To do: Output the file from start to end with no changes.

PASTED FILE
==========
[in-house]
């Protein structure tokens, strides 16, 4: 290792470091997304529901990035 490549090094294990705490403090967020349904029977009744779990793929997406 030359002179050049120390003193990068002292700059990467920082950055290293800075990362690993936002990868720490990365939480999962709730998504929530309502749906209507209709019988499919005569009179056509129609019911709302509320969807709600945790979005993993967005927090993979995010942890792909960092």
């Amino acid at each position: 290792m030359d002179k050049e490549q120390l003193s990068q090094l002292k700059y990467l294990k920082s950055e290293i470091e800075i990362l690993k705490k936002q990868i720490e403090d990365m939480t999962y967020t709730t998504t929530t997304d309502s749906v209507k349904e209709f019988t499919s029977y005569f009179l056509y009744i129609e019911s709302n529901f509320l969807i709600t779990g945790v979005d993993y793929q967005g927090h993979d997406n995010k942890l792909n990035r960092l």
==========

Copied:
[in-house]
């Protein structure tokens, strides 16, 4: 290792470091997304529901990035 490549090094294990705490403090967020349904029977009744779990793929997406 030359002179050049120390003193990068002292700059990467920082950055290293800075990362690993936002990868720490990365939480999962709730998504929530309502749906209507209709019988499919005569009179056509129609019911709302509320969807709600945790979005993993967005927090993979995010942890792909960092």
């Amino acid at each position: 290792m030359d002179k050049e490549q120390l003193s990068q090094l002292k700059y990467l294990k920082s950055e290293i470091e800075i990362l690993k705490k936002q990868i720490e403090d990365m939480t999962y967020t709730t998504t929530t997304d309502s749906v209507k349904e209709f019988t499919s029977y005569f009179l056509y009744i129609e019911s709302n529901f509320l969807i709600t779990g945790v979005d993993y793929q967005g927090h993979d997406n995010k942890l792909n990035r960092l």